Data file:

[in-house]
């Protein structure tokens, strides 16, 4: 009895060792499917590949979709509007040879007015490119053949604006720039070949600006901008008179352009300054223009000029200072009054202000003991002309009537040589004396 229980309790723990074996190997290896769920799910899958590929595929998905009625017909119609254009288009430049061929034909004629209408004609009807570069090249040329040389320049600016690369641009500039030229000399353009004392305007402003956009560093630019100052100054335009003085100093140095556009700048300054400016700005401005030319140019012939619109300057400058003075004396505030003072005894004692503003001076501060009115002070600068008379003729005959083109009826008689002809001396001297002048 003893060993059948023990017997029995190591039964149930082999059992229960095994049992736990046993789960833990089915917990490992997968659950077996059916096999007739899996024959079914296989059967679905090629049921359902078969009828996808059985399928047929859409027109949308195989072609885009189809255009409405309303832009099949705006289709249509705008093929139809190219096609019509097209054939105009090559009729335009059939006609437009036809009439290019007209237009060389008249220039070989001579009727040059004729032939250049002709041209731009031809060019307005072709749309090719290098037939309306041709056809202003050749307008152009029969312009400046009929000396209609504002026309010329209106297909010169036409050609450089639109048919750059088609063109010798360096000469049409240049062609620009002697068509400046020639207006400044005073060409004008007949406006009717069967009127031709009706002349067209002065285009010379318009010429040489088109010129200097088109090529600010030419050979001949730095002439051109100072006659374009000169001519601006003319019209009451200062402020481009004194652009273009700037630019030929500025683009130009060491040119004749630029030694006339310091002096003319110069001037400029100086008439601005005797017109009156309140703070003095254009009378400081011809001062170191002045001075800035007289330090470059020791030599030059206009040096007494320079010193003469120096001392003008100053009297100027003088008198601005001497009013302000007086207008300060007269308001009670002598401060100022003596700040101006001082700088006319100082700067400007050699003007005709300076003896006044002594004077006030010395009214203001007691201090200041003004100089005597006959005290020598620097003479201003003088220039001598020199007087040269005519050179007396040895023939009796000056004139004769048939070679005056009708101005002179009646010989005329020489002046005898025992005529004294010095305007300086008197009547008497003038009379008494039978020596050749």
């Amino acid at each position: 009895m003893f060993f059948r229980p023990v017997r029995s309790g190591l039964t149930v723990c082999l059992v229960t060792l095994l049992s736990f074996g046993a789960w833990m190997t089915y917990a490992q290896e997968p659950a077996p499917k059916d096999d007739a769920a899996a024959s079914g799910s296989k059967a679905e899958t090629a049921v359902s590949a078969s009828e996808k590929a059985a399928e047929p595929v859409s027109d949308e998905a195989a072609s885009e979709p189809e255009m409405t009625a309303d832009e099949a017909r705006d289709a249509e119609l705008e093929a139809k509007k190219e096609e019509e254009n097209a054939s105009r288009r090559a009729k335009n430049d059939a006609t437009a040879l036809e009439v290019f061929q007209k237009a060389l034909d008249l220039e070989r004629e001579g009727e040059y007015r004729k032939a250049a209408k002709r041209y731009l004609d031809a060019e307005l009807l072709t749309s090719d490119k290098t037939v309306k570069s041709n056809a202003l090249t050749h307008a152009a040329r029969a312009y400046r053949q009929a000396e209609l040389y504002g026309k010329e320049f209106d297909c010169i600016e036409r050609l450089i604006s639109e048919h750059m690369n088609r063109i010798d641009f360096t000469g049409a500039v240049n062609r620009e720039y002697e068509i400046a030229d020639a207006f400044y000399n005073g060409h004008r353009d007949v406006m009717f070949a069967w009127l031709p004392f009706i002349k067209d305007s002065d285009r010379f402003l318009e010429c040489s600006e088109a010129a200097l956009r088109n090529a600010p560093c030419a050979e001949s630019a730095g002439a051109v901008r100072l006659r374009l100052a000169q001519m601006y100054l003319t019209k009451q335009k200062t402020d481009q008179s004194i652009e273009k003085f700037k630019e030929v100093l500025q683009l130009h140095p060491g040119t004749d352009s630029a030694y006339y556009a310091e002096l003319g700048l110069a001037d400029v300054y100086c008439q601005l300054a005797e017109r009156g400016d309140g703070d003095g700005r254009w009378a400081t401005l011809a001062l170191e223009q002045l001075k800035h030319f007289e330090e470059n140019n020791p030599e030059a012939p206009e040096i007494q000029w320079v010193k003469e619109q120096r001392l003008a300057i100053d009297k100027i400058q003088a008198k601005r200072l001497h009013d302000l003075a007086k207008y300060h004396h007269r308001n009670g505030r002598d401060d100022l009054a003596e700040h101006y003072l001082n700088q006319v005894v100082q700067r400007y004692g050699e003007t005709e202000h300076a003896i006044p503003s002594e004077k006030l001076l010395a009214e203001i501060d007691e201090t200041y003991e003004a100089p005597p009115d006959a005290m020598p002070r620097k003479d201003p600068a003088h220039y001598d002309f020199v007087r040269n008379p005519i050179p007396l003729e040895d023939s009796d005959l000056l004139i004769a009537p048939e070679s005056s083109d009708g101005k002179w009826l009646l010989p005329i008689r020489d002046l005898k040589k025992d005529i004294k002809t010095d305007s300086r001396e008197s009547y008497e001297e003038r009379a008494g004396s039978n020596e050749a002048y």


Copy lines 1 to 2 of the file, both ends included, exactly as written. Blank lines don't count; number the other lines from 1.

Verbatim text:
[in-house]
């Protein structure tokens, strides 16, 4: 009895060792499917590949979709509007040879007015490119053949604006720039070949600006901008008179352009300054223009000029200072009054202000003991002309009537040589004396 229980309790723990074996190997290896769920799910899958590929595929998905009625017909119609254009288009430049061929034909004629209408004609009807570069090249040329040389320049600016690369641009500039030229000399353009004392305007402003956009560093630019100052100054335009003085100093140095556009700048300054400016700005401005030319140019012939619109300057400058003075004396505030003072005894004692503003001076501060009115002070600068008379003729005959083109009826008689002809001396001297002048 003893060993059948023990017997029995190591039964149930082999059992229960095994049992736990046993789960833990089915917990490992997968659950077996059916096999007739899996024959079914296989059967679905090629049921359902078969009828996808059985399928047929859409027109949308195989072609885009189809255009409405309303832009099949705006289709249509705008093929139809190219096609019509097209054939105009090559009729335009059939006609437009036809009439290019007209237009060389008249220039070989001579009727040059004729032939250049002709041209731009031809060019307005072709749309090719290098037939309306041709056809202003050749307008152009029969312009400046009929000396209609504002026309010329209106297909010169036409050609450089639109048919750059088609063109010798360096000469049409240049062609620009002697068509400046020639207006400044005073060409004008007949406006009717069967009127031709009706002349067209002065285009010379318009010429040489088109010129200097088109090529600010030419050979001949730095002439051109100072006659374009000169001519601006003319019209009451200062402020481009004194652009273009700037630019030929500025683009130009060491040119004749630029030694006339310091002096003319110069001037400029100086008439601005005797017109009156309140703070003095254009009378400081011809001062170191002045001075800035007289330090470059020791030599030059206009040096007494320079010193003469120096001392003008100053009297100027003088008198601005001497009013302000007086207008300060007269308001009670002598401060100022003596700040101006001082700088006319100082700067400007050699003007005709300076003896006044002594004077006030010395009214203001007691201090200041003004100089005597006959005290020598620097003479201003003088220039001598020199007087040269005519050179007396040895023939009796000056004139004769048939070679005056009708101005002179009646010989005329020489002046005898025992005529004294010095305007300086008197009547008497003038009379008494039978020596050749």